The Italian Constitution lacks a specific provision offering constitutional coverage to cases of internal emergency such as the one which has occurred in recent months; the only article which relates to emergency is article 78 which however refers to the state of war and is therefore not applicable to the current situation. At the same time, there is not an organic legislation which deals with the matter, as the Codice di Protezione Civile (Code of Civil Protection) regulates the procedure for declaring the state of emergency and the type of emergency events which can activate civil protection powers, but it does not specifically define the powers that the Government can exercise under a state of emergency. Therefore, the Italian legal system lacks a general provision clarifying whether and to what extent a national institution - and if so which one - can deliberate on restricting personal freedoms in the event of an internal emergency. At the same time, most of the literature has noticed that the procedure followed by the Government in managing the emergency seems – from a strictly formal point of view – legitimate. According to the previously mentioned article 77 of the Constitution, the Government has the power to issue law decrees in extraordinary cases of necessity and urgency: no doubt that this is now the case. Furthermore, it is the law decrees issued by the Government acting as law maker, and immediately after converted into a parliamentary law, that introduce restrictions on citizens’ freedom, while the d.P.C.M. only specify their scope. Nevertheless, from the scheme adopted, the weak role of the Parliament clearly emerges, limited in fact to the approval of the laws of conversion of the law decrees which have been gradually presented by the Government to the Chambers to authorize the various d.P.C.M.
On the one hand, the need to cope with the advance of the pandemic requires the use of streamlined instruments able to provide effective responses as soon as possible. On the other, however, the marginalization of the representative assembly raises many doubts as to its compatibility with the basic principles of democracy. It is questionable whether a way out of this dilemma can be found. One could argue that the restrictions to personal freedom should have been carried out only through the law decrees which, even if they are Government issued instruments, are at least a normative act having the same binding force of parliamentary laws. On the contrary, the d.P.C.M. (as well as the administrative orders) are secondary legal sources not to be converted by the Parliament (as it happens for the law decrees) and not to be emanated from the President of the Republic. In other words, they are acts not controlled in any way, either by the Parliament, or by the President of the Republic, or by any other institution of the Republic. However, the law decrees are legal instruments very much criticized in the past for their abuse by the Government. Not to mention the fact that their continuous succession over time could also create great legal uncertainty. In recent months, attempts to find an equilibrium among the powers of the various state institutions, involved in managing the pandemic, have been made. As an example, law decree n. 19 of 2020 has provided that the Government must submit an informative to the Chambers in order to explain and clarify the terms of the d.P.C.M. which it intends to adopt. This is a positive step forward, but still it has proven to be a highly critical solution. Just think about the circumstances that the Government has often presented the informative to the Parliament shortly before, or even after, the publication of the d.P.C.M., thus nullifying any potential parliamentary action. Although urgency legitimizes massive government intervention, it is entirely legitimate to ask the scope of which the compression of individual freedoms can reach without the active involvement of the representative body. Where is the limit, to what extent can the Government - albeit on the basis of democratic legitimacy - set aside Parliament and act alone? Certainly, finding alternative solutions in this context is not easy, but there is perhaps a first aspect to be considered, namely providing a detailed justification for government decrees, which so far have been lacking. Perhaps it would not completely solve the problem of Parliament’s exclusion, but at least it would introduce an element of transparency into the system in accordance with the principles of adequacy, proportionality and gradualness of the measures that citizens would appreciate in the normally chaotic situations in which they often find themselves. An organic emergency legislation clearly indicating who has the power to do what would be equally useful. In short, the system of the sources of law adopted to manage the pandemic in Italy as compatible with the constitutional order in place, is certainly based on the centralization of power in the hands of the Government, posing serious problems with regard to the relationship between the institutions of the Republic and the democracy of the entire process.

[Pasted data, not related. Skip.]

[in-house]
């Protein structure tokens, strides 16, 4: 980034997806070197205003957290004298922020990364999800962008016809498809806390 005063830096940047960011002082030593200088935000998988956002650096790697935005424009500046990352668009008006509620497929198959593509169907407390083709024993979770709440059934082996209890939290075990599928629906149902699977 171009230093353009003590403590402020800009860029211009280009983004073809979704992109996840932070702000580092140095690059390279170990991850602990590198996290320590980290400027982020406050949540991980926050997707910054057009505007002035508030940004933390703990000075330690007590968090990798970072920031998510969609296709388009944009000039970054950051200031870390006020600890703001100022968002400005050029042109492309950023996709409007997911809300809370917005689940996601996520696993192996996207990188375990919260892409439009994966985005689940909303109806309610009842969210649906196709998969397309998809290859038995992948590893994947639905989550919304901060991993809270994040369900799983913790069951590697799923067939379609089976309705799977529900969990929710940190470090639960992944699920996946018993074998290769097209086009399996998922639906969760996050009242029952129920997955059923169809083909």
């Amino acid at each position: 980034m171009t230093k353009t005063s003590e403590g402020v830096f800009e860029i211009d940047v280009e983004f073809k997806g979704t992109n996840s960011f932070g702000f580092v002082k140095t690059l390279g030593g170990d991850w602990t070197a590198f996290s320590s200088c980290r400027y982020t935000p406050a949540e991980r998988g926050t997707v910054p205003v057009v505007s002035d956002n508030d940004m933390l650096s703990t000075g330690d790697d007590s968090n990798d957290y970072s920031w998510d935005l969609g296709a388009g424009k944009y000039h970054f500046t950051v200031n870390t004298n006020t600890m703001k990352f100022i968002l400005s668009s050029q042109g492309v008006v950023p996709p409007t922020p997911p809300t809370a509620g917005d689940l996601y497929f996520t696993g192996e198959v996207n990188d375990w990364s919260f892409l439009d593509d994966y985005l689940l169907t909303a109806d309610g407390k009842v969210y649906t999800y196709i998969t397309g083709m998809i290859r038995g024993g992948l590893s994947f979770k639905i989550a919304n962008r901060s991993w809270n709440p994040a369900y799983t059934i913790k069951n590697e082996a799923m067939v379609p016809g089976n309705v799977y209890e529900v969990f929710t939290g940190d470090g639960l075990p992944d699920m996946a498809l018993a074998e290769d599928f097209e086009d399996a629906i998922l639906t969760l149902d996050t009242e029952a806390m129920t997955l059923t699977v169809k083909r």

The article was first published in Italian on the blog of the Fundación Manuel Giménez Abad:

Sara Parolari

Sara Parolari is Senior Researcher at the Institute for Comparative Federalism of Eurac Research. She got her PhD in Comparative and European Legal Studies at the Faculty of Law, University of Trento (Italy) in 2007. Her main research interests are Italian and European regional law, Regional Law of Trentino-Alto-Adige/South Tyrol, and the British legal system. In her free time she manages the free time of her three kids…


  • Covid-19
  • Italy